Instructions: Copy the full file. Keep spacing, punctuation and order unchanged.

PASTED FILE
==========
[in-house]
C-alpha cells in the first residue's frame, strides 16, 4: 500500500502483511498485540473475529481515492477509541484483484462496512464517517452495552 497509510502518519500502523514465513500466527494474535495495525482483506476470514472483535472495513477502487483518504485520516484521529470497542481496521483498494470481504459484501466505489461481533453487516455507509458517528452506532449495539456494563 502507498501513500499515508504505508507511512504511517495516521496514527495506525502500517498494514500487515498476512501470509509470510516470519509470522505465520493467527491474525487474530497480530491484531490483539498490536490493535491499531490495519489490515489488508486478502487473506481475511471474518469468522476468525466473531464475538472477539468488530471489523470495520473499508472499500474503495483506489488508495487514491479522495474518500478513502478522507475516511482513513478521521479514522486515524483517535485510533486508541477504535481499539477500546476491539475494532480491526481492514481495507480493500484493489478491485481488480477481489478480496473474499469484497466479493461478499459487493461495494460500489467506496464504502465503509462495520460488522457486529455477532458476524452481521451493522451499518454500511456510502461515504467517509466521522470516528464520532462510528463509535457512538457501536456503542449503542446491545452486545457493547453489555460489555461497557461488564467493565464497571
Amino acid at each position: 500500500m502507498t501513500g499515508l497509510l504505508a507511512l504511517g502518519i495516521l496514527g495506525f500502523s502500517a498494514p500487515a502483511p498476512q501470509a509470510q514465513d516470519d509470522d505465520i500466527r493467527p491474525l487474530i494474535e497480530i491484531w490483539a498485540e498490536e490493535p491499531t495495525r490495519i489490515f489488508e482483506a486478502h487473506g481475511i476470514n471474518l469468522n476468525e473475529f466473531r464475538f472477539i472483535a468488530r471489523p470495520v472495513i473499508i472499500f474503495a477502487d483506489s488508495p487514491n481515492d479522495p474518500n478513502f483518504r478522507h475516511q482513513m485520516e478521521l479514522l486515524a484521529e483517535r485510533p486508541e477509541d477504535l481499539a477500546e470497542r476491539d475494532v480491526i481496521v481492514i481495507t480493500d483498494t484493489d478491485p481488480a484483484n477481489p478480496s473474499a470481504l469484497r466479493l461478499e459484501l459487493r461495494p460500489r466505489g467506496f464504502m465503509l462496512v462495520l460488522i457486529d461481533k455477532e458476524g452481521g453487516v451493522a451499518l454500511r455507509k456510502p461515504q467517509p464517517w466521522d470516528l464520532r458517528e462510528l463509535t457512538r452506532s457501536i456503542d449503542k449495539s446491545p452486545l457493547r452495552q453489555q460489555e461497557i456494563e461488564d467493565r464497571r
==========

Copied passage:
[in-house]
C-alpha cells in the first residue's frame, strides 16, 4: 500500500502483511498485540473475529481515492477509541484483484462496512464517517452495552 497509510502518519500502523514465513500466527494474535495495525482483506476470514472483535472495513477502487483518504485520516484521529470497542481496521483498494470481504459484501466505489461481533453487516455507509458517528452506532449495539456494563 502507498501513500499515508504505508507511512504511517495516521496514527495506525502500517498494514500487515498476512501470509509470510516470519509470522505465520493467527491474525487474530497480530491484531490483539498490536490493535491499531490495519489490515489488508486478502487473506481475511471474518469468522476468525466473531464475538472477539468488530471489523470495520473499508472499500474503495483506489488508495487514491479522495474518500478513502478522507475516511482513513478521521479514522486515524483517535485510533486508541477504535481499539477500546476491539475494532480491526481492514481495507480493500484493489478491485481488480477481489478480496473474499469484497466479493461478499459487493461495494460500489467506496464504502465503509462495520460488522457486529455477532458476524452481521451493522451499518454500511456510502461515504467517509466521522470516528464520532462510528463509535457512538457501536456503542449503542446491545452486545457493547453489555460489555461497557461488564467493565464497571
Amino acid at each position: 500500500m502507498t501513500g499515508l497509510l504505508a507511512l504511517g502518519i495516521l496514527g495506525f500502523s502500517a498494514p500487515a502483511p498476512q501470509a509470510q514465513d516470519d509470522d505465520i500466527r493467527p491474525l487474530i494474535e497480530i491484531w490483539a498485540e498490536e490493535p491499531t495495525r490495519i489490515f489488508e482483506a486478502h487473506g481475511i476470514n471474518l469468522n476468525e473475529f466473531r464475538f472477539i472483535a468488530r471489523p470495520v472495513i473499508i472499500f474503495a477502487d483506489s488508495p487514491n481515492d479522495p474518500n478513502f483518504r478522507h475516511q482513513m485520516e478521521l479514522l486515524a484521529e483517535r485510533p486508541e477509541d477504535l481499539a477500546e470497542r476491539d475494532v480491526i481496521v481492514i481495507t480493500d483498494t484493489d478491485p481488480a484483484n477481489p478480496s473474499a470481504l469484497r466479493l461478499e459484501l459487493r461495494p460500489r466505489g467506496f464504502m465503509l462496512v462495520l460488522i457486529d461481533k455477532e458476524g452481521g453487516v451493522a451499518l454500511r455507509k456510502p461515504q467517509p464517517w466521522d470516528l464520532r458517528e462510528l463509535t457512538r452506532s457501536i456503542d449503542k449495539s446491545p452486545l457493547r452495552q453489555q460489555e461497557i456494563e461488564d467493565r464497571r